Subject LAWS50066 (2011)

Note: This is an archived Handbook entry from 2011.

Credit Points: 12.50
Level: 5 (Graduate/Postgraduate)
Dates & Locations:

This subject has the following teaching availabilities in 2011:

Semester 1, Parkville - Taught on campus.
Pre-teaching Period Start not applicable
Teaching Period not applicable
Assessment Period End not applicable
Last date to Self-Enrol not applicable
Census Date not applicable
Last date to Withdraw without fail not applicable


Timetable can be viewed here. For information about these dates, click here.
Time Commitment: Contact Hours: 36 hours: 1 x 3-hour seminar per week for 12 weeks.
Total Time Commitment: 144 hours.

LAWS50023 Legal Method and Reasoning; LAWS50025 Torts; LAWS50026 Obligations; LAWS50027 Dispute Resolution; LAWS50030 Property; LAWS50029 Contracts.

Corequisites: None.
Recommended Background Knowledge: An understanding of intellectual property (especially trade marks and copyright) is desirable.
Non Allowed Subjects: None.
Core Participation Requirements:

The Melbourne Law School welcomes applications from students with disabilities. It is University and Law School policy to take all reasonable steps to enable the participation of students with disabilities, and reasonable adjustments will be made to enhance a student’s participation in the School’s programs.

The inherent academic requirements for the study in the Melbourne Law School are:

  1. The ability to attend classes and actively engage in the analysis of complex materials and debate;
  2. The ability to read, analyse and comprehend complex written legal materials and complex interdisciplinary materials;
  3. The ability to clearly and independently communicate in writing a knowledge and application of legal principles and interdisciplinary materials and critically evaluate these;
  4. The ability to clearly and independently communicate orally a knowledge and application of legal principles and interdisciplinary materials and critically evaluate these;
  5. The ability to work independently and as a part of a group;
  6. The ability to present orally and in writing legal analysis to a professional standard.

Students must possess behavioural and social attributes that enable them to participate in a complex learning environment. Students are required to take responsibility for their own participation and learning. They also contribute to the learning of other students in collaborative learning environments, demonstrating interpersonal skills and an understanding of the needs of other students. Assessment may include the outcomes of tasks completed in collaboration with other students.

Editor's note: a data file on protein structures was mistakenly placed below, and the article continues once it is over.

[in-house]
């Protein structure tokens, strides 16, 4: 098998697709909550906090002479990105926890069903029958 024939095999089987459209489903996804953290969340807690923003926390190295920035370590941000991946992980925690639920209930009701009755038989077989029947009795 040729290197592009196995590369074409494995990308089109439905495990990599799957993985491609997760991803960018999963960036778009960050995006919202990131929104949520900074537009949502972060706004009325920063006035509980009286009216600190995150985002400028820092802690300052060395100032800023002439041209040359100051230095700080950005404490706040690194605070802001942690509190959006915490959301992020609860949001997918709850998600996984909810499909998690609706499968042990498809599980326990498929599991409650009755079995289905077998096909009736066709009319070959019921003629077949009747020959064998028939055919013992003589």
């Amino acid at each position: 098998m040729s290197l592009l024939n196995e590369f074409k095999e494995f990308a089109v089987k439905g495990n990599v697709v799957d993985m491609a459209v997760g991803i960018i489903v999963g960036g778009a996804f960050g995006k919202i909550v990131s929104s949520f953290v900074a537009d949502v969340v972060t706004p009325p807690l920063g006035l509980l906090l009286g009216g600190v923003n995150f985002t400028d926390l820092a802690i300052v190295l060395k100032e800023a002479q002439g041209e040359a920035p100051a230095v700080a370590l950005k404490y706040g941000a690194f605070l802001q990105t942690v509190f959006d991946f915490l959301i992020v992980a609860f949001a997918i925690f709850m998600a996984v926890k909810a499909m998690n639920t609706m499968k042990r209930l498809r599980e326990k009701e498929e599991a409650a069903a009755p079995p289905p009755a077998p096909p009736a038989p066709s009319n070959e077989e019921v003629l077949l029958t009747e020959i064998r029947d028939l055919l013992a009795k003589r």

Students who feel their disability will prevent them from participating in tasks involving these inherent academic requirements are encouraged to contact the Disability Liaison Unit:


Prof Andrew F. Christie


Melbourne Law School Student Centre
Tel: +61 3 8344 4475
Subject Overview:

Cyberspace is the online world of computer networks, especially the Internet. This subject examines two major points of connection between the law and cyberspace: how communications in cyberspace are regulated; and how (intellectual) property rights in cyberspace are enforced.

Specific topics include:

  • Governing the Internet;
  • Jurisdiction and dispute resolution in cyberspace;
  • Online censorship;
  • Electronic privacy;
  • Cybersquatting;
  • Digital copyright;
  • Virtual worlds.

This subject uses the seminar format, which requires students to read significant amounts of material before class and to discuss in detail that material in class. There are no lectures. Students who desire lecturing or who are unwilling to participate in class discussion are advised to not take this subject.


On completion of this subject, students should:

  • Understand the basic architectural and technical features of the Internet;
  • Recognise how dispute resolution, censorship, and privacy are regulated in cyberspace;
  • Know how the law protects trade marks and copyright material in cyberspace.
Assessment: Take-home exam (100%).
Prescribed Texts: Printed materials will be available from the Melbourne Law School.
Breadth Options:

This subject is not available as a breadth subject.

Fees Information: Subject EFTSL, Level, Discipline & Census Date
Generic Skills:

On completion of the subject, students should have developed the capacity to:

  • Appreciate the policy challenges of applying traditional legal principles to actions undertaken in complex technological environments;
  • Solve practical legal problems requiring application of national laws to actions undertaken in multi-jurisdictional environments.

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